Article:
Fernando Ortega

Chris Sharp

January 29, 2013
kurimanzutto, Mexico City
January 22–February 16, 2013

At the heart of this exhibition lurks a singularly misanthropic humanism. Never have I felt so simultaneously wanted and unwelcome, so integral and superfluous to a grouping of artworks. So delicate and poised are these pieces, and, in some cases, so potentially lethal, that the comparatively graceless human figure seems offensive here, a volume somehow too inexact to sustain such severe precision. And yet the nine works that comprise this show are not so defenseless as that. Despite their materially slight and patently conceptual character, they wield a presence that is categorically sculptural, if only by the sheer tension they potently generate.

Take, for instance, the four-part Harmonic Variations (2013). This supremely fragile installation continues the artist’s ongoing preoccupation with musical instruments—instruments, that is, which are more often than not, paralyzed by his interventions. It consists of four different variations of harmonicas wedged between sheets of glass, placed no less precariously on ledges, which are held in place by nothing more than gravity. Indeed the subtlety with which Richard Serra becomes a kind of etherealized spiritual father here speaks to how sculptural this work is. That triggersome (to coin a neologism) sensation carries on with more open humor in a series titled “Second Chance” (2013) on the other side of the gallery. These consist of bottles of champagne, placed on plinths, and partially opened (foil and wire removed, not uncorked) with a cricket pierced by a needle and pinned to the cork, like the impish, entomological antics of a sadistic lush. One wrong step or clumsy clash and the viewer is liable to jettison the lifeless insect into a brief, if lyrical, illusion of life.

A much more lethal note is sounded by two nearby works. Adagio Sostenuto (2013) features an acoustic guitar located in the middle of a broad, stage-like plinth. It is wired to an electricity box, which, rather than humming, clicks like a metronome, and purportedly produces enough juice to introduce anyone hapless enough to grab it to the same fate as the stymied insect. It would be an exaggeration to describe K-5 Hidden Peak (2013) as lethal, but potential for corporal damage is there. This three-part installation consists of a four-and-a-half meter-high ladder poised directly underneath a musical triangle, which hangs from the rafters of the cavernous, Chelsea-sized gallery. The tiny aluminum baton, with which to conceivably play the triangle, hangs from a nail on a nearby wall. Thus, one could grab the baton and limber up the ladder to play the instrument if only the cross braces of the utilitarian object were still in place and not ready to produce a scenario worthy of Buster Keaton. The push-and-pull that literally courses through the show comes to something of a gentle stop in Vacancy (2013). Perhaps the most delicate piece in the show, this work consists of an iconic rabbit-ear TV antenna placed on a plinth, in which a seemingly trained spider has woven a web, symmetrically filling the entire space of the spread antennae. To call it the “showstopper” seems a bit redundant, but nevertheless, its pointless simplicity is stunning.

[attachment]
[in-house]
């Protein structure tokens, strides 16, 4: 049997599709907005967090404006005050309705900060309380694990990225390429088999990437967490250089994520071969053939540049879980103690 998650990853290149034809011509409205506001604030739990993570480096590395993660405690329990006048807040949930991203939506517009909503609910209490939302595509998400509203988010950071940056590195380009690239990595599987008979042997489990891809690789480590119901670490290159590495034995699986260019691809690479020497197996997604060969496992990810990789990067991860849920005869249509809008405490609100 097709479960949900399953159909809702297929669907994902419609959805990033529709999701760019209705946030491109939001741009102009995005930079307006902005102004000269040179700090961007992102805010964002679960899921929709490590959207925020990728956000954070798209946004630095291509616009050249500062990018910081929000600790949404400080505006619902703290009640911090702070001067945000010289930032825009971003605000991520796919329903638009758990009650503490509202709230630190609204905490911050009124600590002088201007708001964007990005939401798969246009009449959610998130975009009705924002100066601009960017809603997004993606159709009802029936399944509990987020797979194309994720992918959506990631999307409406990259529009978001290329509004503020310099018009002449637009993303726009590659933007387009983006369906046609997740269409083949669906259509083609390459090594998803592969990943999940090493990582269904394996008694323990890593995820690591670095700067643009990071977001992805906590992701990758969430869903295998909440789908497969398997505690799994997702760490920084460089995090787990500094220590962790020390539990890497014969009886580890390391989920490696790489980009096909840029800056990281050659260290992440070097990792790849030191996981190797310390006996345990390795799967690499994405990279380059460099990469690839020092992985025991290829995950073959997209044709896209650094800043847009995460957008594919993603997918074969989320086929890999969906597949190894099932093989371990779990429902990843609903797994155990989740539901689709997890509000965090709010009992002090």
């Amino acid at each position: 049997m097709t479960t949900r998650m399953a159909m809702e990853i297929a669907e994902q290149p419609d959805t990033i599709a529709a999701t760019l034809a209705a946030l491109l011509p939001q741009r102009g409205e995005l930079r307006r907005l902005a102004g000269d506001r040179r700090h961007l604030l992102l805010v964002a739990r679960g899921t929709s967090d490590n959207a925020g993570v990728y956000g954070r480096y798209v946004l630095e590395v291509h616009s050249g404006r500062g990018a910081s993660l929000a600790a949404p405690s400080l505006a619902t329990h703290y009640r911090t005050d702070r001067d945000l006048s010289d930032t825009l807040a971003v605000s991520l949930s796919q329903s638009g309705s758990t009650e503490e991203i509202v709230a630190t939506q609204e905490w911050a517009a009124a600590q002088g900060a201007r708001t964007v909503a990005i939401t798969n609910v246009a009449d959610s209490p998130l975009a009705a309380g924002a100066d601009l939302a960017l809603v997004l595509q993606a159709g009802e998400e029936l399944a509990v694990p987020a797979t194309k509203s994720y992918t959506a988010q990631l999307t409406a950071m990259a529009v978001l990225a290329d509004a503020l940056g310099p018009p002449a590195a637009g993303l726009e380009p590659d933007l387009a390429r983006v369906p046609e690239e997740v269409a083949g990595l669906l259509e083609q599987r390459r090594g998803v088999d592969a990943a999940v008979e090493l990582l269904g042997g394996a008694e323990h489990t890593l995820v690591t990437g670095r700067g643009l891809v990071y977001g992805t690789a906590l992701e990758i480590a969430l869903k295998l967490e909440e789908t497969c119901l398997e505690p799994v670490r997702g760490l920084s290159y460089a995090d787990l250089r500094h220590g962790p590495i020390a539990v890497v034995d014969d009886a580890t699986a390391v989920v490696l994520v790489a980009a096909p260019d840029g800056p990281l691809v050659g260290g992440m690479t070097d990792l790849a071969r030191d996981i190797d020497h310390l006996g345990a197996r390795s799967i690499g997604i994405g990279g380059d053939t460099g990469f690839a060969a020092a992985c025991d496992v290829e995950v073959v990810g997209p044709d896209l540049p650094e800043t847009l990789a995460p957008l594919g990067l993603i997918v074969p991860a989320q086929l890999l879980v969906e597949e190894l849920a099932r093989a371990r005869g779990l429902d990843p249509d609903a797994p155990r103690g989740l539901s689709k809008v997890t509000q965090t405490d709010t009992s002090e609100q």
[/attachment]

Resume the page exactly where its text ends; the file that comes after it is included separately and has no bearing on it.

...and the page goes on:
When all is said and done, this eminently elegant exhibition feels essentially irreproachable. If I could reproach anything, it would be my suspicion that there is nothing I could say about it that it doesn’t already know—so precise, so self-aware does this show feel. And yet, I don’t know that I am even really allowed this reproach, as so in keeping it is with the analytical lucidity of the work that it, like the many accidents engineered to potentially take place here, will have already been foreseen by the artist.

Sculpture, Music, Installation
Conceptual & Post-Conceptual Art

Chris Sharp is a writer and curator who lives between Mexico City and Los Angeles. He is the cofounder of Lulu, Mexico City, LA MAISON DE RENDEZ-VOUS, Brussels, and Feuilleton, Los Angeles.

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January 29, 2013

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